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Saturday, June 13, 2020

Dennis O'Neil, R.I.P.

Very sad to hear about the passing of Dennis O'Neil at age 81. O'Neil was a key creator in American comics going back to the mid-1960s, doing a lot of celebrated work in long stays as both writer and editor at DC and Marvel, as well as some early pseudonymous work at Charlton and a few other places.

He was pretty prolific at DC in the late 1970s, so I probably read a bunch of his stories early on, but the first one I remember clearly was DYNAMIC CLASSICS #1 from 1978, a reprint title from the short-lived "DC Explosion" which ended up being a one-shot thanks to the subsequent "DC Implosion". It features a reprint of the 1970 story "Secret Of The Waiting Graves", the first solo Batman story O'Neil wrote, as well as his first collaboration with artist Neal Adams. By this time the O'Neil/Adams work had long been the template for the newer Batman stories I was reading, but the quality of this one, combined with the presentation in this series as a historically important story made it quite memorable. So did teaming it up with the first chapter of the Simonson/Goodwin Manhunter, man did this book make you want more, which sadly wasn't quickly forthcoming.

I probably next began to notice O'Neil's name on some of the digest comics I was buying from DC at the time. An O'Neil credited story would almost always be a highlight of any issue it appeared in. The most key of those was a collection of a good chunk of the O'Neil/Adams run on GREEN LANTERN from the early 1970s.  It was quite a rarity back then for the names of creators to be featured so prominently on the cover of an American super-hero comic, and the stories definitely lived up to the hype.

It was around this time that O'Neil moved over to Marvel for a while, and while I was more of a DC fan at the time, I do remember really liking some of the Spider-Man comics that O'Neil wrote in the early 1980s, especially a pair of annuals he did with Frank Miller, which I'd probably still rank as my favourite post-Ditko Spider-Man stories.

So among my early comics, those were among the ones I would re-read frequently, and I'd note O'Neil's name in any others I had, a GREEN LANTERN here, a WORLD'S FINEST there, and some editorial credits as well.  After I stopped buying comics for a few years when the newsstand sources dried up I finally started making regular trips to comic stores around 1988, and among the delights I found was that in the interim DC had graduated from digest reprints to their deluxe full-sized "Baxter paper" reprint line, and I was lucky enough to get most of the issues of GREEN LANTERN / GREEN ARROW reprinting the rest of those stories I sampled in the digest, in much better form, and all of THE SAGA OF RA'S AL GHUL, which scratched that longtime itch that DYNAMIC CLASSICS had given me (and as a bonus I also got the reprint of the Manhunter story in that series of reprints). Well, that pretty much made it clear I was a Dennis O'Neil fan.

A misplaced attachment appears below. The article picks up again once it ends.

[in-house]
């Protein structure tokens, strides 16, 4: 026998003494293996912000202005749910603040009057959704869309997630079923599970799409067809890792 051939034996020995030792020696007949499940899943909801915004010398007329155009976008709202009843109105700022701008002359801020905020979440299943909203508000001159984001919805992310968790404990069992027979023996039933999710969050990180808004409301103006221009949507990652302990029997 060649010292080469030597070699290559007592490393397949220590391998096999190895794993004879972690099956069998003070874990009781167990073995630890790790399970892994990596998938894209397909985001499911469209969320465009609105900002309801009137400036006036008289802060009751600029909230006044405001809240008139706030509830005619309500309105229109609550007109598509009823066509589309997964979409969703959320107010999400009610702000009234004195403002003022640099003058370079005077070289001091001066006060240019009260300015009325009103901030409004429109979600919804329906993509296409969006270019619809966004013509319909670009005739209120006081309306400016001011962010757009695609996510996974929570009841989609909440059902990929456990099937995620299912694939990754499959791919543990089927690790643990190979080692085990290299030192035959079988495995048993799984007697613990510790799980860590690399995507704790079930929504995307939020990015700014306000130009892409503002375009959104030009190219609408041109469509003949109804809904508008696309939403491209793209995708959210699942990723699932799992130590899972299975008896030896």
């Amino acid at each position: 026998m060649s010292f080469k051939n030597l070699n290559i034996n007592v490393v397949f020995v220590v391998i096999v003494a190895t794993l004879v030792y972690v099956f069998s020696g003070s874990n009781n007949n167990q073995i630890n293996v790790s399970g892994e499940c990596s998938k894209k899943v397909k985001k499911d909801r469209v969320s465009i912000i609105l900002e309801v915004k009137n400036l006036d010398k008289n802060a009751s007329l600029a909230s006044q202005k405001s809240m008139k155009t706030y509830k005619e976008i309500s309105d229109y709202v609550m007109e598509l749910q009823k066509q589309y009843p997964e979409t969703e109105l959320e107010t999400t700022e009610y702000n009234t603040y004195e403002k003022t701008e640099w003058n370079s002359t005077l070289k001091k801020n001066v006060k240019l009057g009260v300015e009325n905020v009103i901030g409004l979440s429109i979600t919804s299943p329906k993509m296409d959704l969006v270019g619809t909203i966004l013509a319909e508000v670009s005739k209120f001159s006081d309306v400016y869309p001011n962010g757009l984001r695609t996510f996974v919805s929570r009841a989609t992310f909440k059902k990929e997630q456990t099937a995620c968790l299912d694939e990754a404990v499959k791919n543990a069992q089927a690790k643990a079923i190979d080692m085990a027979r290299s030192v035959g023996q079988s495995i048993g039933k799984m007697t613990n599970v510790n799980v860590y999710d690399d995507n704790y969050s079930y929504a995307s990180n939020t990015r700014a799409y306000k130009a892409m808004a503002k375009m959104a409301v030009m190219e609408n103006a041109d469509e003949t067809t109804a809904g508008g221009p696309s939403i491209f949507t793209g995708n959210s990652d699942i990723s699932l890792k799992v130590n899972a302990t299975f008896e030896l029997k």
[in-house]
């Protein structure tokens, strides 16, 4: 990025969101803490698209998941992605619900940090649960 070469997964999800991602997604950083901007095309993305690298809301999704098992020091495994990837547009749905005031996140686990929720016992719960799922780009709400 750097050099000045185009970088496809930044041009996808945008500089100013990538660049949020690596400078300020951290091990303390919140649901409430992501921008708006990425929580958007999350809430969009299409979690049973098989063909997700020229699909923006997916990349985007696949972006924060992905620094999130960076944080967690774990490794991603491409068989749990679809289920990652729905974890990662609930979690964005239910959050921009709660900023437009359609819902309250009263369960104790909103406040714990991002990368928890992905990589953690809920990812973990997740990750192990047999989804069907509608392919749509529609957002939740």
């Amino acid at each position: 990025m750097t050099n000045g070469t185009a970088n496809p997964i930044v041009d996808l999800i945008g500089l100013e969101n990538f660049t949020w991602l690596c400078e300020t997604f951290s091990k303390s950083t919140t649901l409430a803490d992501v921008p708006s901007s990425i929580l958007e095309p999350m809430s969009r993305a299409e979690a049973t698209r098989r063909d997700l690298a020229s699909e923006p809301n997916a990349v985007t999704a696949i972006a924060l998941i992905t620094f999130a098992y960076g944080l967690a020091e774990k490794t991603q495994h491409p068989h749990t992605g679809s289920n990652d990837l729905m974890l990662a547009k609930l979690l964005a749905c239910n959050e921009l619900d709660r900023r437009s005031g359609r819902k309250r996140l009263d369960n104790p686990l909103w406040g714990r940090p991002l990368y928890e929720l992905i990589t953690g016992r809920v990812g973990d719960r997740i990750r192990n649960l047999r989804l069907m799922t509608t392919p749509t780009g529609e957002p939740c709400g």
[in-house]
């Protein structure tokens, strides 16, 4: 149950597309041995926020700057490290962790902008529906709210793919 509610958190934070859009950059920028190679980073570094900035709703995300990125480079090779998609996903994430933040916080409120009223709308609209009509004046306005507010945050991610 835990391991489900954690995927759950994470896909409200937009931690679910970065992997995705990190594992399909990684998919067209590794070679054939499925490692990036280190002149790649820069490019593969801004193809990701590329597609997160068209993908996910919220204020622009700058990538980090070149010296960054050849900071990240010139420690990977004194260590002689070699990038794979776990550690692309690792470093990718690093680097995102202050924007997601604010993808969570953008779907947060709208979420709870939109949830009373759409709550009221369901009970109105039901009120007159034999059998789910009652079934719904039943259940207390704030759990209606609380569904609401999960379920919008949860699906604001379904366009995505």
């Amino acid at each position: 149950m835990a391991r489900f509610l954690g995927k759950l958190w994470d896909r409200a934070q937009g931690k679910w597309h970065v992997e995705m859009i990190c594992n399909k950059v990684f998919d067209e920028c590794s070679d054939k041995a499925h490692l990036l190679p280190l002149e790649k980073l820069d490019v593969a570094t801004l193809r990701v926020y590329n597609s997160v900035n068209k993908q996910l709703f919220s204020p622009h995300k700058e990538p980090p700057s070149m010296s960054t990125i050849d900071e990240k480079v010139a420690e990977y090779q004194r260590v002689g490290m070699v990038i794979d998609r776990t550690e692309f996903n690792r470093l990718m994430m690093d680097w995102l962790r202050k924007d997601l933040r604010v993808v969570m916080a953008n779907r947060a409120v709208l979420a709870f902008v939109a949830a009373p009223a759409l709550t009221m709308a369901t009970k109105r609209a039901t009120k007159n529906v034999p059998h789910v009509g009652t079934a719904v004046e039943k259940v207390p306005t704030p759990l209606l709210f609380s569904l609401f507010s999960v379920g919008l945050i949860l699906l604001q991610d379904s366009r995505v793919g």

After a few months back in comics, I was mostly buying back issues, sampling some new releases, but nothing had really clicked as a regular on-going purchase yet. But with O'Neil on the brain his name really popped off the very striking cover to THE QUESTION #21. That clicked, instantly and completely. Tracking down all those earlier issues and making sure I got each new one made regular trips to the comic shop a requirement, and helped me find a lot more.

(I documented one of my many re-reads of THE QUESTION in an early series of posts on this weblog, including listing all of O'Neil's Recommended Reading List from the letter columns)

From there it just expands. Pretty soon I was also aware that O'Neil was the Batman editor of the time, as well as occasionally writing the character, and I was pretty all-in on the Batman books for a while. I also found out more about the past, and started picking up things like his 1980s DAREDEVIL run, some 1970s SUPERMAN issues with Curt Swan and a lot more. As reprints shifted from single issues to actual books, I discovered even more of his earlier work, and there were so many little things to discover. And I loved a lot of his later work. I'll try to highlight a few of them in another post soon.

Anyway, Dennis O'Neil was undoubtedly my favourite writer in comics among those who don't draw their own stories, and close to the top even without that qualification. As you can see from this particular section of my collection, there's a lot to discover.


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